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Stimulate some reader response by questioning the Value of Six Sigma


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  Post Number #1  
Old 9th November 2001, 11:56 AM
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CarolX

 
 
Total Posts: 2,169
the value of 6 sigma

Hello all,

I normally do not post in this subject because this is not my area of expertise. But I came across an intersting article in this months issue of Quality Digest and thought I might spur some discussion on the subject.

The article was written by James Harrington.
Quote:
In the June issue of Quality Digest, I tried to stimulate some reader response by questioning the value of Six Sigma.

I offered a free performance improvement book and CD-ROM set, to the first five people who provided me with a publishable case study of a service process that was performing at the Six Sigma level. I thought I'd be deluged with hundreds of excellent examples that would be well worth my investment. Well, I still have four of the book and CD-ROM sets. But--surprise, surprise--I was deluged with e-mails agreeing with my negative position and only one "hate mail" from a Black Belt consultant, who was angry because I dared to question the Six Sigma approach.
Give it a read and let me know what you gurus think about the subject.

Regards,
CarolX

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  Post Number #2  
Old 9th November 2001, 12:48 PM
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Michael T

 
 
Total Posts: 323
Hehehe... Whhhhooooo boy!!!!

Hi Carol...

Let's see - - first of all, the "crack" being heard is the can of worms being opened... Great thread!!

While I would hardly call myself a guru, I will chime in with my 2 cents... I like Jim Harrington's work. He is usually straight up and right on target with his observations and doesn't pull any punches when it comes to poor quality. When I read his article - the only thing I could think was, "Amen Brother!" There have been several people who have questioned the validity and value of 6S (both in Quality Digest and on this list). While 6S has its strong points, I think that using a financial bar to determine whether a potential project merits attention is absolutely stupid. There are way too many good projects that I can think of that wouldn't directly net or save a single dime, but should be done none-the-less, because they are good for the stakeholders and hence, good for business.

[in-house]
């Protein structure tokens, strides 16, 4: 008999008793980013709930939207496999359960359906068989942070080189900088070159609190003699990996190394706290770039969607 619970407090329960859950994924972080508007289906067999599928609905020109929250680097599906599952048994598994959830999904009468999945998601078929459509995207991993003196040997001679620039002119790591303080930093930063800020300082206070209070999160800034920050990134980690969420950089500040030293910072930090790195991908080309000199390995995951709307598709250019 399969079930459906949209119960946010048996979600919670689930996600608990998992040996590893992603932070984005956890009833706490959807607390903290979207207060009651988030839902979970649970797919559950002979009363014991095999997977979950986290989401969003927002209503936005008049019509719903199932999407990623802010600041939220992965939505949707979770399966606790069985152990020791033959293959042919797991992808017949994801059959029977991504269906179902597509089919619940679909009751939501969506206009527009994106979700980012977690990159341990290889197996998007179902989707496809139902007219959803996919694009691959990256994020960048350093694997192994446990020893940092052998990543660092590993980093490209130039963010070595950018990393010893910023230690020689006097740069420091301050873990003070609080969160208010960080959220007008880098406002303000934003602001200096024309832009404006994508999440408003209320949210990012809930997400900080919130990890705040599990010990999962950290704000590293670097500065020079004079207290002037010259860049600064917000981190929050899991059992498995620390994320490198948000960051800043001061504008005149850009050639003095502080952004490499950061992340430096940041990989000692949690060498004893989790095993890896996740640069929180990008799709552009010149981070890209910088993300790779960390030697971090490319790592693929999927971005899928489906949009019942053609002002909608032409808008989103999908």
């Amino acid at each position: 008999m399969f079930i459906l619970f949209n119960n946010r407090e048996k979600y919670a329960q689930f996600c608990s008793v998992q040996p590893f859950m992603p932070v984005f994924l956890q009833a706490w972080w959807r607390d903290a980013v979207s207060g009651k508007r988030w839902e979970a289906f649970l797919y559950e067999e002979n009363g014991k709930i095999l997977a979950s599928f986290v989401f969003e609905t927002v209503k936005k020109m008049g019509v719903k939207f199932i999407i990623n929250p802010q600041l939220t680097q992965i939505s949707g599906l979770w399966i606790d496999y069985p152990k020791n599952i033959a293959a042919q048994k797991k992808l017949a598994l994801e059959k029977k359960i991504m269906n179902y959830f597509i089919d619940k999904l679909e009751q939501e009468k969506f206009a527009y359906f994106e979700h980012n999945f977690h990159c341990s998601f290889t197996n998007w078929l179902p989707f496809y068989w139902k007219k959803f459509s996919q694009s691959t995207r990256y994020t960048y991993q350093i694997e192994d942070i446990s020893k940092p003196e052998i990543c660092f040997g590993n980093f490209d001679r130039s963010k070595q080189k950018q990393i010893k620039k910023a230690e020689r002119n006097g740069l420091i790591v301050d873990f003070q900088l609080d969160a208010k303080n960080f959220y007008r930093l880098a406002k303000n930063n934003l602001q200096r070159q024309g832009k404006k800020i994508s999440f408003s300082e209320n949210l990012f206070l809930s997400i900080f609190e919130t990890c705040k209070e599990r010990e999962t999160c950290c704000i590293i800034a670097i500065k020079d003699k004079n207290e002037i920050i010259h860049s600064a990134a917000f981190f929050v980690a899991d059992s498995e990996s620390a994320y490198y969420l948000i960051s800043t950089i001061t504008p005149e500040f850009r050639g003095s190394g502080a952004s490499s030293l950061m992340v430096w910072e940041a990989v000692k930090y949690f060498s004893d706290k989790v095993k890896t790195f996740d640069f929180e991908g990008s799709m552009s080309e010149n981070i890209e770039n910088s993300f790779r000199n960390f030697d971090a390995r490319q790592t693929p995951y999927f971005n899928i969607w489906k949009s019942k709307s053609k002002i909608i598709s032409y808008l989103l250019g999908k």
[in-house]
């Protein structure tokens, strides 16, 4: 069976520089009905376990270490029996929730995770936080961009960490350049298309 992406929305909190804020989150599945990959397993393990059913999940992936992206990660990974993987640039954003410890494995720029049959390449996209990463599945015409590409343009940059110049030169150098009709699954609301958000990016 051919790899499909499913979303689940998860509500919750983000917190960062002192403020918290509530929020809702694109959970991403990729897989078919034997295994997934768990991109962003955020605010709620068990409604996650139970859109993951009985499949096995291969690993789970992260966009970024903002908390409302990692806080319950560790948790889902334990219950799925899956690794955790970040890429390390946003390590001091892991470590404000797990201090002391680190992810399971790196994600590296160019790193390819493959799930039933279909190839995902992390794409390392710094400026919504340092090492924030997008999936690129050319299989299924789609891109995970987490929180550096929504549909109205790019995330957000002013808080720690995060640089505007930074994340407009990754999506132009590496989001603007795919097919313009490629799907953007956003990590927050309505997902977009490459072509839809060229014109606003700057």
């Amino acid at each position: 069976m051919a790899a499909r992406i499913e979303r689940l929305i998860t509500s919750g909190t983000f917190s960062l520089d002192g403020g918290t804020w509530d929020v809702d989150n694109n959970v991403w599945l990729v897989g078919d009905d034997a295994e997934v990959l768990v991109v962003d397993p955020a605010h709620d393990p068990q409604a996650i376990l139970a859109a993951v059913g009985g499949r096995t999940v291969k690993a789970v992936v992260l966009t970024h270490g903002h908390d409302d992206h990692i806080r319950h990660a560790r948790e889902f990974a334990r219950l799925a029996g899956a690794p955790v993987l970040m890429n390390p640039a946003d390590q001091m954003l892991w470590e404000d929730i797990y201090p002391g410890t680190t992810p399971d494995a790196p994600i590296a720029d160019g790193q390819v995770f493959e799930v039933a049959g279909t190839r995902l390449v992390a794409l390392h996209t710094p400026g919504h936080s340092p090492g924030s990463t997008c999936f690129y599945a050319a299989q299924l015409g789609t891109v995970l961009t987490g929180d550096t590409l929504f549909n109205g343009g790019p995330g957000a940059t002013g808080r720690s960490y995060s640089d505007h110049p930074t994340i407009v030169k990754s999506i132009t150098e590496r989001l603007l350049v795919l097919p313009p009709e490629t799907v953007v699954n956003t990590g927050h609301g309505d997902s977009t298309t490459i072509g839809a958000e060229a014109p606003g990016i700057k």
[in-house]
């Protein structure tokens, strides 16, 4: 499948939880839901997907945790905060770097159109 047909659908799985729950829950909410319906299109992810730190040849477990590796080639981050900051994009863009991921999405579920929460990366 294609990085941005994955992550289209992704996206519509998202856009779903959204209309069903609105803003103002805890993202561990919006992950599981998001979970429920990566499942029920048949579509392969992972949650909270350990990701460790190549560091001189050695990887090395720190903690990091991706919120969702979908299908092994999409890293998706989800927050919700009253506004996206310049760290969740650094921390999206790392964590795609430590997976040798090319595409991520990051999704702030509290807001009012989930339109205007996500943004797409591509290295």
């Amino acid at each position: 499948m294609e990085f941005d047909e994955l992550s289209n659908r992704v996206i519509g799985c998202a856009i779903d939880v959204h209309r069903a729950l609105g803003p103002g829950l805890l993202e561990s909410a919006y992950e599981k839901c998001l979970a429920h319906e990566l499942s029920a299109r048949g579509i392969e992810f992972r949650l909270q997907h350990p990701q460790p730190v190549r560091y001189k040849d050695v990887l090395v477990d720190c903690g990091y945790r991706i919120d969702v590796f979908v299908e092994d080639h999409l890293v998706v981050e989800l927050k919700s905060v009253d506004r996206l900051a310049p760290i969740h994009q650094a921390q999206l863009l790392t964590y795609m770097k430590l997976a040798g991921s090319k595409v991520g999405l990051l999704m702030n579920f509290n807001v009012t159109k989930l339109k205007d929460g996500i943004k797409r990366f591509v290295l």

Jim's example of ASQ and the video tapes is all too telling about the value of 6S to the customer. One would think that ASQ, of all entities, would have more on the ball with respect to the quality of products & services offered. Guess not.

By far, the most telling bit of information from Jim's article was the fact that only ONE person was able to provide him with a "publishable case study of a service process that was performing at the Six Sigma level." One? That is an incredible indictment of 6S and its value to business.

Cheers!!!
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  Post Number #3  
Old 9th November 2001, 02:30 PM
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Kevin Mader

 
 
Total Posts: 1,221
Mike,

Nice post! Carol, good topic!

Harrington’s article was well written. Nice capturing of the evolution process, brief but descript. However, I could give the same condemnation in regards his software. One should not throw stones if…..

I agree with you that this was an indictment of Six Sigma, more so the ideology than the tools themselves. The financial overtone is more than I can bear, I’m afraid.

Regards,

Kevin
  Post Number #4  
Old 9th November 2001, 02:56 PM
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Randy

 
 
Total Posts: 8,399
Money